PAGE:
March 6th, 2015

Daily Market Commentary



  • Building Permits in Canada were reportedly down 12.9% in month-over-month terms, a much larger drop than the anticipated level of 4.3%.
  • Imports and Exports in Canada were reported at $45.06B and $42.61B, respectively.
  • Nonfarm payrolls in the U.S. were reported at 295K, far above estimates of 240K.
  • Average hourly earnings in the U.S. were reportedly up 0.1% and 2% in month-over-month and year-over-year terms, respectively.
  • The Labour Force Participation Rate in the U.S. was reported at 62.8%.


  • Oil headed for the first weekly gain in New York for three weeks amid the lowest trading volatility since December.
  • Iron ore sank below $60 a metric ton after China set the lowest target for economic growth in more than 15 years, highlighting the slowdown in the largest buyer as low-cost supplies expand further amid a glut. Miners’ shares fell.



  • Teck Resources Ltd. had its debt rating cut by Moody’s Investors Service to the lowest investment grade as depressed prices erode cash flow for the world’s second-largest exporter of metallurgical coal.
  • Canada Pension Plan Investment Board has bought a portfolio of student accommodation in the U.K. for 1.1 billion pounds ($1.7 billion).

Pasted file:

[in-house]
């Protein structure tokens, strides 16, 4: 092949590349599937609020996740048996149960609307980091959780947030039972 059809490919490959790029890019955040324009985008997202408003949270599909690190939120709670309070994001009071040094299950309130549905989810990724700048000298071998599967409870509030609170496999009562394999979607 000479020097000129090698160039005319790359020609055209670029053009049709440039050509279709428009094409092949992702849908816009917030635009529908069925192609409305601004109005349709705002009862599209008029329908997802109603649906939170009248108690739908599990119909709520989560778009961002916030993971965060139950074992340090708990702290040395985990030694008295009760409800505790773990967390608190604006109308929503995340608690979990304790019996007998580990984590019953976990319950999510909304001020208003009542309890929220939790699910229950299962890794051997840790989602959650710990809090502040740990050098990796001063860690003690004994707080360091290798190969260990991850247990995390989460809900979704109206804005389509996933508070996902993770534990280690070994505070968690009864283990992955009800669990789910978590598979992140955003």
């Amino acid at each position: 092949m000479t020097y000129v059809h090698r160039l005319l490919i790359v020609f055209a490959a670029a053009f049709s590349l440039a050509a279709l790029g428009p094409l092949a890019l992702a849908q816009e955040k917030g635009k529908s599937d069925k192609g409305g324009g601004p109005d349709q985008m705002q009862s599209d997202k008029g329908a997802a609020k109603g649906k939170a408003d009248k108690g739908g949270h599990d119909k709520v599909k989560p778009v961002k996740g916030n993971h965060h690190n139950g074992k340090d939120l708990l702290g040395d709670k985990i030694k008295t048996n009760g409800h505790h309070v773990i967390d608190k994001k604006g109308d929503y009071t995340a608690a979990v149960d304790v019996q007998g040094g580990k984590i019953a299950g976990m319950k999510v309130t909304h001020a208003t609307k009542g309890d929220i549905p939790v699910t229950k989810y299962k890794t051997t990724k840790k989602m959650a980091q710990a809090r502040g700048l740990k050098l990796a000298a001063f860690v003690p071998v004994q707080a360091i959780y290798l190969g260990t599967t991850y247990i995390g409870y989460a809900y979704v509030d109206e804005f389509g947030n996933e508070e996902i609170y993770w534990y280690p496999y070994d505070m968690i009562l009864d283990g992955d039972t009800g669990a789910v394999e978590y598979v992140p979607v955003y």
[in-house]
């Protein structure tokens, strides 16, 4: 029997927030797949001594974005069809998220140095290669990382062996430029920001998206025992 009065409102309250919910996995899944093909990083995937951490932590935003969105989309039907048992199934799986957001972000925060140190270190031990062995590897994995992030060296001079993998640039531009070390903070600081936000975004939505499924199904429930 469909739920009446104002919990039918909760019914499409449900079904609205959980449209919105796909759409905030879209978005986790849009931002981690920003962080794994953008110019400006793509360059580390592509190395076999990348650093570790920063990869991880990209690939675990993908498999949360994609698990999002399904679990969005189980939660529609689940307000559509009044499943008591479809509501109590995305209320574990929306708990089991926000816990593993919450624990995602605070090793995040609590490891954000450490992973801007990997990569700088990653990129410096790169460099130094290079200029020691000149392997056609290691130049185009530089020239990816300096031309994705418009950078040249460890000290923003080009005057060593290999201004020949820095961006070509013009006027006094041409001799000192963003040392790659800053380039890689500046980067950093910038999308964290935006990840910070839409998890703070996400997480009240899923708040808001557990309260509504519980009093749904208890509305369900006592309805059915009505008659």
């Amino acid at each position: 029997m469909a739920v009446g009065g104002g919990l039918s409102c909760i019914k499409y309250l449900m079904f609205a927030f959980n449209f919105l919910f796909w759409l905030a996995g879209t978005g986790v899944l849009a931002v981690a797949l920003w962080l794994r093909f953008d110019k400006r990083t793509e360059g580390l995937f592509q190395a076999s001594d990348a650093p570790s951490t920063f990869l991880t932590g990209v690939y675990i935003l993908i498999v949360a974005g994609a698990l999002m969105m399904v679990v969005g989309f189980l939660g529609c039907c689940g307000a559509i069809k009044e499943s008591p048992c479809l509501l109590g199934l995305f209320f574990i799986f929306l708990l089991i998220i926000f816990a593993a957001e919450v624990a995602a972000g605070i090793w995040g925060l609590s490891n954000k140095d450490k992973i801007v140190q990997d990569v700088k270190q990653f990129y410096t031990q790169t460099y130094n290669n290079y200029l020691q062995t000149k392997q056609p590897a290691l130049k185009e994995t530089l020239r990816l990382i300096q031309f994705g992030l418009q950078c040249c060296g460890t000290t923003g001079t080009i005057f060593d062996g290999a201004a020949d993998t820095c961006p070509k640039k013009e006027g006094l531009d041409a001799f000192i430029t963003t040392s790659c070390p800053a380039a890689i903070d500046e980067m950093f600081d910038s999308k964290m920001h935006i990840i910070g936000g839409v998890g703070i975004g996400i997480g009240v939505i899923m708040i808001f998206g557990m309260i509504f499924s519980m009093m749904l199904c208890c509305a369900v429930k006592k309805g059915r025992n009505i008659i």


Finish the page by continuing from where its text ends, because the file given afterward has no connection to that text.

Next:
• Canadian Natural Resources raised its dividend and reported a nearly three-fold increase in fourth-quarter profits Thursday as stronger production helped offset slumping crude-oil prices.

United States

  • U.S. stock-index futures were little changed, with equities heading for their sixth weekly loss of the year, as investors awaited a government jobs report.
  • Federal Reserve Bank of San Francisco President John Williams said mid-year may be time for a “serious discussion” about raising interest rates as the labor market nears full employment and inflation rebounds.


  • European stocks extended their highest level since July 2007 as investors awaited a report on U.S. payrolls and deal activity increased.
  • Stronger growth in the euro-area economy at the end of last year was driven by private consumption and foreign trade. Gross domestic product rose 0.3 percent in the fourth quarter after expanding 0.2 percent in the previous three months, the European Union’s statistics office in Luxembourg said Friday, confirming a Feb. 13 estimate.
  • German industrial production rose for a fifth month in January in a sign that the momentum in Europe’s largest economy is strengthening.
  • Chinese stocks fell, with the benchmark Shanghai index capping its first weekly decline in a month, on concern that new share offerings next week will divert funds from existing equities.
  • China cut pay for top executives at its biggest banks and some other state-owned companies as part of efforts to combat inequality, said people with knowledge of the matter.

*All information is taken from Bloomberg, unless otherwise noted.